I seen a question that went, "Can there be an event that is entirely random?" I put a little bit of thought into this and concluded that the "Big Bang" theory, about the fact that the singularity became the universe (which is explained in the opening chapters of Bill Bryson's _A Short History Of Nearly Everything_) must be the only ever event that was random because no one can say why it happened and why it did not simply stay as a singularity forever. I still don't know if that is right because it wouldn't be classed as staying in that state "forever" as time did not exist. But it can be argued that it was not an event as it was the thing (if it can be referred to as a thing) that created time, on which events are obviously based. Also, if this is true wouldn't that be detrimental to the belief of free will? So this may be an answer, I'm not sure but I just wanted to know an expert's opinion on it as I am just a 17 year old student. Also I don't know if it was ok to post the title of a book on this so sorry if I shouldn't have. I also apologise because I am not very experienced about talking about these kind of things and it may seem like a child's analysis of things.

Thank you for your very good question. You have nothing to apologize for, and we're grateful to you for asking. I don't think I'll be able to respond to everything in what you ask, but here are a few thoughts:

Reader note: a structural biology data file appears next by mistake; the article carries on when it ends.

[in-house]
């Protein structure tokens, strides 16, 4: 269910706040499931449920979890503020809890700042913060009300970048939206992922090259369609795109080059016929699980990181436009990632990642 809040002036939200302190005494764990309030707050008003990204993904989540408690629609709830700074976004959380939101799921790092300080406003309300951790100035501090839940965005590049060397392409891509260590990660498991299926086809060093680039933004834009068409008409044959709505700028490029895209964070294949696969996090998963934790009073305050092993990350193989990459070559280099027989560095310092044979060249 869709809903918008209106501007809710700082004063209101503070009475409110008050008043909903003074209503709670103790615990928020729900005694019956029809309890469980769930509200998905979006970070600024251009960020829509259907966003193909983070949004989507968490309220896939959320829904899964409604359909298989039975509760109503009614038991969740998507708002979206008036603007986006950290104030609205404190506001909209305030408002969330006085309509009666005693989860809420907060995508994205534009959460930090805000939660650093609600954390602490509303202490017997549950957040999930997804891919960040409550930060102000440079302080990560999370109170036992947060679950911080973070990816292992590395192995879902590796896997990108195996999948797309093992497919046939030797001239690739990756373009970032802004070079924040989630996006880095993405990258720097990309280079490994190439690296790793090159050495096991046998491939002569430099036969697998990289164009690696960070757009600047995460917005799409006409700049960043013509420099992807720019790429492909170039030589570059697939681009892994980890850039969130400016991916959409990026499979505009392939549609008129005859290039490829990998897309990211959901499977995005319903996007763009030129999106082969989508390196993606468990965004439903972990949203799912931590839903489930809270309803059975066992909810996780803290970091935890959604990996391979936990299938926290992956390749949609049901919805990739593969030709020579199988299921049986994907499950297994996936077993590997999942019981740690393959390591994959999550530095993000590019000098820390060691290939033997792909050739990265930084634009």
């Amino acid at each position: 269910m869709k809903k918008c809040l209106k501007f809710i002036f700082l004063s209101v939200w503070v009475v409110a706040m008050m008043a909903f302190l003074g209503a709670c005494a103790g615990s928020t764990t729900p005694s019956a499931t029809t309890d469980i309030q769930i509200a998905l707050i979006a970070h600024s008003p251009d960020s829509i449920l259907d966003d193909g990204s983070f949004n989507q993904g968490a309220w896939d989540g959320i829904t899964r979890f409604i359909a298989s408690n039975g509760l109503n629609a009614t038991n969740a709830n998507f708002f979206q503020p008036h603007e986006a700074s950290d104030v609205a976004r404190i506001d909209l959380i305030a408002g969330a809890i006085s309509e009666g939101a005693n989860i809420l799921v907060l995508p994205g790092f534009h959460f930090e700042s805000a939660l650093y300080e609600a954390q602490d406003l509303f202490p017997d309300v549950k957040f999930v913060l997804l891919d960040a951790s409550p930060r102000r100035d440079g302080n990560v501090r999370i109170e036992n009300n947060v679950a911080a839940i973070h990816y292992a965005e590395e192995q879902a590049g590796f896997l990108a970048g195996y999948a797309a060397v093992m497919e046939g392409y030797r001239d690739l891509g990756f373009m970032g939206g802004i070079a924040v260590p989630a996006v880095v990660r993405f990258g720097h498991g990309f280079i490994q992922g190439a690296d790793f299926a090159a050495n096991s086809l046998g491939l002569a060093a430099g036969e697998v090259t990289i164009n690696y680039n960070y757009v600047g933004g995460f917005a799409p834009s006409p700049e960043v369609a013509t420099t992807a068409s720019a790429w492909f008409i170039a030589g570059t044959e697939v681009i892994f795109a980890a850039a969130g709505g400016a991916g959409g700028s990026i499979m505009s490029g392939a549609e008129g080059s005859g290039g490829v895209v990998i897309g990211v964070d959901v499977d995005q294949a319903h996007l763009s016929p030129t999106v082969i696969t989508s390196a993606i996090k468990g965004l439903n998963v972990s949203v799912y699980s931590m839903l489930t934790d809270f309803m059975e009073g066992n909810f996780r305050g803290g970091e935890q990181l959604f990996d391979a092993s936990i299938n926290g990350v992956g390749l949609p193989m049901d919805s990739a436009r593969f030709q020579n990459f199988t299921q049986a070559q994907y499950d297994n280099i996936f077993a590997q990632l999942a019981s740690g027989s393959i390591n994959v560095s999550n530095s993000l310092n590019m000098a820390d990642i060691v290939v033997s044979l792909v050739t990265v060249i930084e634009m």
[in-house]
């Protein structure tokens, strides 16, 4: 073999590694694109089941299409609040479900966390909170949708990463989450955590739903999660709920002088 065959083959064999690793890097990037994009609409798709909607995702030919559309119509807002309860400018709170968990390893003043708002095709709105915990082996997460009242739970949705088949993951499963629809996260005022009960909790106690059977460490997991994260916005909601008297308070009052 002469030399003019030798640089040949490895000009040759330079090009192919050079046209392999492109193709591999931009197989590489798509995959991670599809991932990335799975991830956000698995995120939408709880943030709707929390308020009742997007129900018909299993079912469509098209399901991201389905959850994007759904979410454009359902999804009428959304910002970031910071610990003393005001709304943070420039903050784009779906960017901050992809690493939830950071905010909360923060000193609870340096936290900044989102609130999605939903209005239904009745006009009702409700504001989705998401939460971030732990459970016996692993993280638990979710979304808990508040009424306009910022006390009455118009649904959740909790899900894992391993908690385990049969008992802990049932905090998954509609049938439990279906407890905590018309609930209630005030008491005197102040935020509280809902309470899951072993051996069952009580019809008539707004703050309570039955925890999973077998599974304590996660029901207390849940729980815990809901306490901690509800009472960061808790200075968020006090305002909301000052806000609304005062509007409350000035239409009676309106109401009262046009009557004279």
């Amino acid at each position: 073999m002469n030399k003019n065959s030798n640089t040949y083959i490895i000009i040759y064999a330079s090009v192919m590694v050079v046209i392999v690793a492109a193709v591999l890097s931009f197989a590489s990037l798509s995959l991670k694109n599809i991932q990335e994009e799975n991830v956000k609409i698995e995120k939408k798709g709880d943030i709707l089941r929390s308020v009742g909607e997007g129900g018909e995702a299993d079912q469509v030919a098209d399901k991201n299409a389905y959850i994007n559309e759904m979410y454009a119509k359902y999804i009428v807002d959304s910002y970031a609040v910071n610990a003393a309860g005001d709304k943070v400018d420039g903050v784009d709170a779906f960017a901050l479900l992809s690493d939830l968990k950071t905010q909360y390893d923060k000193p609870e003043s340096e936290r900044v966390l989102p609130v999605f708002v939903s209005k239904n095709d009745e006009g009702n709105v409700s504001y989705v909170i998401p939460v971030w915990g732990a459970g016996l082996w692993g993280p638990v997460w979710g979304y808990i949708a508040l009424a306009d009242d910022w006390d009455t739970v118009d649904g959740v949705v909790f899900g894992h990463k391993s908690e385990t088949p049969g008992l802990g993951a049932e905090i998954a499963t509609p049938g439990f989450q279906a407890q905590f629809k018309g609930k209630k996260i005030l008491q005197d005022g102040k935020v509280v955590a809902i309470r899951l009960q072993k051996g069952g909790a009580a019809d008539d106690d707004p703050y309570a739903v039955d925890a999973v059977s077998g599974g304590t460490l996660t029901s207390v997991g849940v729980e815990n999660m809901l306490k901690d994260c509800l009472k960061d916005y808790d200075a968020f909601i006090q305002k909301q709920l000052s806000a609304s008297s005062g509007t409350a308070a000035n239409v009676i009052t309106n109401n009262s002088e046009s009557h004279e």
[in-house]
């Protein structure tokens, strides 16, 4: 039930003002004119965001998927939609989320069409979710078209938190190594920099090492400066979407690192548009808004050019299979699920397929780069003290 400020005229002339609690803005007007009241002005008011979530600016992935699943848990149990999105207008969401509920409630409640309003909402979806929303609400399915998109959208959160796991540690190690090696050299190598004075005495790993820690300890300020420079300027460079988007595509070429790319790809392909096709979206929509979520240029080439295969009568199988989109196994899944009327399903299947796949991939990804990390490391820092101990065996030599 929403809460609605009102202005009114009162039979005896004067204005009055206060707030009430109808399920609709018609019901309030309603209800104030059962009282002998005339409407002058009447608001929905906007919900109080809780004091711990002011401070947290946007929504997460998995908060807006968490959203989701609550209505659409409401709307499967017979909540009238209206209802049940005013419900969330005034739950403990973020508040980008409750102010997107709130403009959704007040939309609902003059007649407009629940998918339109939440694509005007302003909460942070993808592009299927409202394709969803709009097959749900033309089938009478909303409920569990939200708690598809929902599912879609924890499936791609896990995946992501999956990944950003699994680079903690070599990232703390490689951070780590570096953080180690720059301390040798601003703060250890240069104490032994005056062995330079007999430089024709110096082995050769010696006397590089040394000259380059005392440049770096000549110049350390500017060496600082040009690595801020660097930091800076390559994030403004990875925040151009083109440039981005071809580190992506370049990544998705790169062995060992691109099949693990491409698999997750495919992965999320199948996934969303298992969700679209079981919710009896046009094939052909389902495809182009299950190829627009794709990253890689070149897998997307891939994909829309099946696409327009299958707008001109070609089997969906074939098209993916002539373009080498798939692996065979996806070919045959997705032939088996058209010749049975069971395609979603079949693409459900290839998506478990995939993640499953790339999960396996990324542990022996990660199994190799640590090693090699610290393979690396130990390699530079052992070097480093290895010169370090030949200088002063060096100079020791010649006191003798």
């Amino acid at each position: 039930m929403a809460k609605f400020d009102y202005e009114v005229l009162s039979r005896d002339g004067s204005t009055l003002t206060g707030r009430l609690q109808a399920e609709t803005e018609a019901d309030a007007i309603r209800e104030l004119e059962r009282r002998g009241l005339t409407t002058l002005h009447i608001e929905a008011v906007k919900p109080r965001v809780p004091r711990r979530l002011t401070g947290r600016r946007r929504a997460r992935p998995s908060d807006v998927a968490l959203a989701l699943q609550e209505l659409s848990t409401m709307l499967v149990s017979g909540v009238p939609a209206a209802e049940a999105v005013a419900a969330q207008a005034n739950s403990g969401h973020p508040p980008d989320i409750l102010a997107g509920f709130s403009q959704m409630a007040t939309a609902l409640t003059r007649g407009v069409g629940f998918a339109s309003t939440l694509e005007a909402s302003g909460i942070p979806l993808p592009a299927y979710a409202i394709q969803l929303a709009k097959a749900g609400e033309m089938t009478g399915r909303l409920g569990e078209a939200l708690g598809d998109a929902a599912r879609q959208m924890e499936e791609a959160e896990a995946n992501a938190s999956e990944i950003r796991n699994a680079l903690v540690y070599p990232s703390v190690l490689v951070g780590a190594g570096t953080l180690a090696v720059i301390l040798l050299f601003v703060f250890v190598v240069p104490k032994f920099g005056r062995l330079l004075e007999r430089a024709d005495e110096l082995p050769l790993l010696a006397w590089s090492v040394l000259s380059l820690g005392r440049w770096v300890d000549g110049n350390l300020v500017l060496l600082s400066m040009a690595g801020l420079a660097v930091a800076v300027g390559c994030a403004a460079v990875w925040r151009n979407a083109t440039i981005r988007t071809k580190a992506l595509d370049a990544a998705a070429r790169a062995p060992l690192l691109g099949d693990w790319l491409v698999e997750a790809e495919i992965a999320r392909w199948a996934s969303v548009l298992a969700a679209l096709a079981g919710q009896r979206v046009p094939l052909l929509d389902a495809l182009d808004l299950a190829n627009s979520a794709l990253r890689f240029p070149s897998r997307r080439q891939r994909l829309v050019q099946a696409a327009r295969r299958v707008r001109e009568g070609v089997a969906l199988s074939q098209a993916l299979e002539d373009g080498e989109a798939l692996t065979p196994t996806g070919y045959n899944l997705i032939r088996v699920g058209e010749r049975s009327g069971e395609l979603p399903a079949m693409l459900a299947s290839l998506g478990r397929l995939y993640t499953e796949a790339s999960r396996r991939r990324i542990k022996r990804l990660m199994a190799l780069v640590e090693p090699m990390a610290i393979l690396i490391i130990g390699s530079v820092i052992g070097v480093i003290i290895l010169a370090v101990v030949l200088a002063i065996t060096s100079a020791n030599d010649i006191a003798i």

Concerning the big bang, you write, "no one can say why it happened and why it did not simply stay as a singularity forever. " I should point out that even if it is true that no one can explain why it occurred, that doesn't mean there is no answer to be found. Perhaps no one can answer this question *now*, but someone (maybe you!) will someday find an answer. If that's right, then the only "randomness" here is due to our own ignorance.

Please let me mention also that contemporary physics holds that there is a very common form of indeterminacy, that is, of randomness. I mean what quantum theory has to say about the decay of an atom such as (some forms of) uranium. Whether such an atom decays at a given moment is, according to contemporary qm, entirely random. The most we can say is that there was a certain probability that it would decay within a certain period of time.

Next, I don't quite see how you are connecting randomness to the issue of free will. In fact, some philosophers concerned with free will hold that it creates its own form of free will: On this "libertarian" theory, whether I choose to perform an action or not is an event that cannot be determined by prior causes outside myself. That's a controversial view; many other philosophers will hold that freedom can occur even if the entire universe is deterministic.

So as you can see, I don't have any conclusive "answers" for you, but just some suggestions for connections. Also, if you wanto learn more, there are a lot of good things to read about this. For instance, Robert Kane has published an excellent book called _A Contemporary Introduction to Free Will_, which you may enjoy reading.

Don't stop wondering!

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